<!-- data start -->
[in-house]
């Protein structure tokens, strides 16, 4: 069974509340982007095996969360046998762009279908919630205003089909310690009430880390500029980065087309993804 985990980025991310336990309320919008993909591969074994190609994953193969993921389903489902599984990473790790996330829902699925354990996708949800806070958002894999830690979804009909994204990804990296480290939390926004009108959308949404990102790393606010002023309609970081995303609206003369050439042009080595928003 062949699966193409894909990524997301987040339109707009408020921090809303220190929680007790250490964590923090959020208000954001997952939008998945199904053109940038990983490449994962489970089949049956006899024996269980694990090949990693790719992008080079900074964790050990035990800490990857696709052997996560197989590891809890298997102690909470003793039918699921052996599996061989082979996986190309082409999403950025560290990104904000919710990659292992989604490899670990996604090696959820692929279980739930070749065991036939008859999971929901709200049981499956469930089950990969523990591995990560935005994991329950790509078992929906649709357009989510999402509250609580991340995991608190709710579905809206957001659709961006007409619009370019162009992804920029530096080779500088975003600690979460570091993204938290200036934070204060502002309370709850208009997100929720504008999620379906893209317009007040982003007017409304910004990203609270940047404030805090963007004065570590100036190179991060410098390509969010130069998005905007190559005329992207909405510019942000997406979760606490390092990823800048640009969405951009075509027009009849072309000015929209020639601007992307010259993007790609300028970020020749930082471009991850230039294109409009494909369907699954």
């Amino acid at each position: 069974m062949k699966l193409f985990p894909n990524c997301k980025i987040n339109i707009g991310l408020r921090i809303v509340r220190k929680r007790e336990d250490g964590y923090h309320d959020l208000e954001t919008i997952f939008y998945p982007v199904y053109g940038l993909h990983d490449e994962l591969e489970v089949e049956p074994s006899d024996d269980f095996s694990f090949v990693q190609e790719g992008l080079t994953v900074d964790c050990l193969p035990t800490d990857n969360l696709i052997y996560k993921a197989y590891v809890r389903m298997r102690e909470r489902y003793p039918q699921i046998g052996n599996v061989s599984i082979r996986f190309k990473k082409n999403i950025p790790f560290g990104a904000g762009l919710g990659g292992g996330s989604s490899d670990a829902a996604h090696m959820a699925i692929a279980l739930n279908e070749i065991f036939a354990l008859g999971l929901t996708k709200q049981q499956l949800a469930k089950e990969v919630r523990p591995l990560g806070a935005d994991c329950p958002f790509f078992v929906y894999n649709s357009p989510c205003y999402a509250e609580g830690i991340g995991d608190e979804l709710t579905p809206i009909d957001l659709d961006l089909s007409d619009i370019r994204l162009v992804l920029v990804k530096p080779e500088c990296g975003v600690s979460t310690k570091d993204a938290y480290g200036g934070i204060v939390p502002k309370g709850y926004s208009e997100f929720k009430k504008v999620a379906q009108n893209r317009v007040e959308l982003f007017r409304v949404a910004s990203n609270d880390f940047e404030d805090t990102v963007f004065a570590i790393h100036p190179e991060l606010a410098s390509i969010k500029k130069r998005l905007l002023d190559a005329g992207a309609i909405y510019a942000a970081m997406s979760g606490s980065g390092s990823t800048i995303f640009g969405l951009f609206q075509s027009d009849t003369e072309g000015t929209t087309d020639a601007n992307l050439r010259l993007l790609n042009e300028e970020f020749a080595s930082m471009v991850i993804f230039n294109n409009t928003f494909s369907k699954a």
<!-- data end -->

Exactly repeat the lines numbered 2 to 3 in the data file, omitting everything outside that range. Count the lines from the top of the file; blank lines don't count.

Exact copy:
């Protein structure tokens, strides 16, 4: 069974509340982007095996969360046998762009279908919630205003089909310690009430880390500029980065087309993804 985990980025991310336990309320919008993909591969074994190609994953193969993921389903489902599984990473790790996330829902699925354990996708949800806070958002894999830690979804009909994204990804990296480290939390926004009108959308949404990102790393606010002023309609970081995303609206003369050439042009080595928003 062949699966193409894909990524997301987040339109707009408020921090809303220190929680007790250490964590923090959020208000954001997952939008998945199904053109940038990983490449994962489970089949049956006899024996269980694990090949990693790719992008080079900074964790050990035990800490990857696709052997996560197989590891809890298997102690909470003793039918699921052996599996061989082979996986190309082409999403950025560290990104904000919710990659292992989604490899670990996604090696959820692929279980739930070749065991036939008859999971929901709200049981499956469930089950990969523990591995990560935005994991329950790509078992929906649709357009989510999402509250609580991340995991608190709710579905809206957001659709961006007409619009370019162009992804920029530096080779500088975003600690979460570091993204938290200036934070204060502002309370709850208009997100929720504008999620379906893209317009007040982003007017409304910004990203609270940047404030805090963007004065570590100036190179991060410098390509969010130069998005905007190559005329992207909405510019942000997406979760606490390092990823800048640009969405951009075509027009009849072309000015929209020639601007992307010259993007790609300028970020020749930082471009991850230039294109409009494909369907699954």
């Amino acid at each position: 069974m062949k699966l193409f985990p894909n990524c997301k980025i987040n339109i707009g991310l408020r921090i809303v509340r220190k929680r007790e336990d250490g964590y923090h309320d959020l208000e954001t919008i997952f939008y998945p982007v199904y053109g940038l993909h990983d490449e994962l591969e489970v089949e049956p074994s006899d024996d269980f095996s694990f090949v990693q190609e790719g992008l080079t994953v900074d964790c050990l193969p035990t800490d990857n969360l696709i052997y996560k993921a197989y590891v809890r389903m298997r102690e909470r489902y003793p039918q699921i046998g052996n599996v061989s599984i082979r996986f190309k990473k082409n999403i950025p790790f560290g990104a904000g762009l919710g990659g292992g996330s989604s490899d670990a829902a996604h090696m959820a699925i692929a279980l739930n279908e070749i065991f036939a354990l008859g999971l929901t996708k709200q049981q499956l949800a469930k089950e990969v919630r523990p591995l990560g806070a935005d994991c329950p958002f790509f078992v929906y894999n649709s357009p989510c205003y999402a509250e609580g830690i991340g995991d608190e979804l709710t579905p809206i009909d957001l659709d961006l089909s007409d619009i370019r994204l162009v992804l920029v990804k530096p080779e500088c990296g975003v600690s979460t310690k570091d993204a938290y480290g200036g934070i204060v939390p502002k309370g709850y926004s208009e997100f929720k009430k504008v999620a379906q009108n893209r317009v007040e959308l982003f007017r409304v949404a910004s990203n609270d880390f940047e404030d805090t990102v963007f004065a570590i790393h100036p190179e991060l606010a410098s390509i969010k500029k130069r998005l905007l002023d190559a005329g992207a309609i909405y510019a942000a970081m997406s979760g606490s980065g390092s990823t800048i995303f640009g969405l951009f609206q075509s027009d009849t003369e072309g000015t929209t087309d020639a601007n992307l050439r010259l993007l790609n042009e300028e970020f020749a080595s930082m471009v991850i993804f230039n294109n409009t928003f494909s369907k699954a």